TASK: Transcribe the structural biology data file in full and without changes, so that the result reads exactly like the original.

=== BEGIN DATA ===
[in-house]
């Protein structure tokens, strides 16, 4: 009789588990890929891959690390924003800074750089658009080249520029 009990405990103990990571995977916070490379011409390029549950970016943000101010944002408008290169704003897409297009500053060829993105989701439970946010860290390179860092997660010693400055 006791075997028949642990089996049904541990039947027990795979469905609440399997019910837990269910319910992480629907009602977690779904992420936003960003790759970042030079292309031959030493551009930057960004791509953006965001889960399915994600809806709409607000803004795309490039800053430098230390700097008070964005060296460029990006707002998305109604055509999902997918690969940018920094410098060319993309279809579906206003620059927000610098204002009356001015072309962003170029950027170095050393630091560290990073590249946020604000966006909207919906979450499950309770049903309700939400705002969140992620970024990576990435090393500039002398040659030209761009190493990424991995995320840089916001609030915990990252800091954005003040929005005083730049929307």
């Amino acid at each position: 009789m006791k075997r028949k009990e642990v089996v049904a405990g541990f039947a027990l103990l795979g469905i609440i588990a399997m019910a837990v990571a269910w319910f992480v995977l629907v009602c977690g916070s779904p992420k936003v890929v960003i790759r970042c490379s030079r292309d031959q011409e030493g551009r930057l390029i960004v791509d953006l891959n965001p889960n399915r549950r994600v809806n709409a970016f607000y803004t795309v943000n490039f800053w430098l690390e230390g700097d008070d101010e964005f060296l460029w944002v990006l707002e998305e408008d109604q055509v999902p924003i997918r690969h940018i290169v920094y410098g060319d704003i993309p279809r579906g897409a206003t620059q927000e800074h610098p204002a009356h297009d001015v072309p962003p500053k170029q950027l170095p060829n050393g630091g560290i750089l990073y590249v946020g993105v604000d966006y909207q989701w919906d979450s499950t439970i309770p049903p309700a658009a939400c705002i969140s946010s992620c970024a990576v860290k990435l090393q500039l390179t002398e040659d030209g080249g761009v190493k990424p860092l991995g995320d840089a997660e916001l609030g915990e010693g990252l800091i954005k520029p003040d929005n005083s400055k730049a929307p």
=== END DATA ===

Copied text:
[in-house]
């Protein structure tokens, strides 16, 4: 009789588990890929891959690390924003800074750089658009080249520029 009990405990103990990571995977916070490379011409390029549950970016943000101010944002408008290169704003897409297009500053060829993105989701439970946010860290390179860092997660010693400055 006791075997028949642990089996049904541990039947027990795979469905609440399997019910837990269910319910992480629907009602977690779904992420936003960003790759970042030079292309031959030493551009930057960004791509953006965001889960399915994600809806709409607000803004795309490039800053430098230390700097008070964005060296460029990006707002998305109604055509999902997918690969940018920094410098060319993309279809579906206003620059927000610098204002009356001015072309962003170029950027170095050393630091560290990073590249946020604000966006909207919906979450499950309770049903309700939400705002969140992620970024990576990435090393500039002398040659030209761009190493990424991995995320840089916001609030915990990252800091954005003040929005005083730049929307």
């Amino acid at each position: 009789m006791k075997r028949k009990e642990v089996v049904a405990g541990f039947a027990l103990l795979g469905i609440i588990a399997m019910a837990v990571a269910w319910f992480v995977l629907v009602c977690g916070s779904p992420k936003v890929v960003i790759r970042c490379s030079r292309d031959q011409e030493g551009r930057l390029i960004v791509d953006l891959n965001p889960n399915r549950r994600v809806n709409a970016f607000y803004t795309v943000n490039f800053w430098l690390e230390g700097d008070d101010e964005f060296l460029w944002v990006l707002e998305e408008d109604q055509v999902p924003i997918r690969h940018i290169v920094y410098g060319d704003i993309p279809r579906g897409a206003t620059q927000e800074h610098p204002a009356h297009d001015v072309p962003p500053k170029q950027l170095p060829n050393g630091g560290i750089l990073y590249v946020g993105v604000d966006y909207q989701w919906d979450s499950t439970i309770p049903p309700a658009a939400c705002i969140s946010s992620c970024a990576v860290k990435l090393q500039l390179t002398e040659d030209g080249g761009v190493k990424p860092l991995g995320d840089a997660e916001l609030g915990e010693g990252l800091i954005k520029p003040d929005n005083s400055k730049a929307p």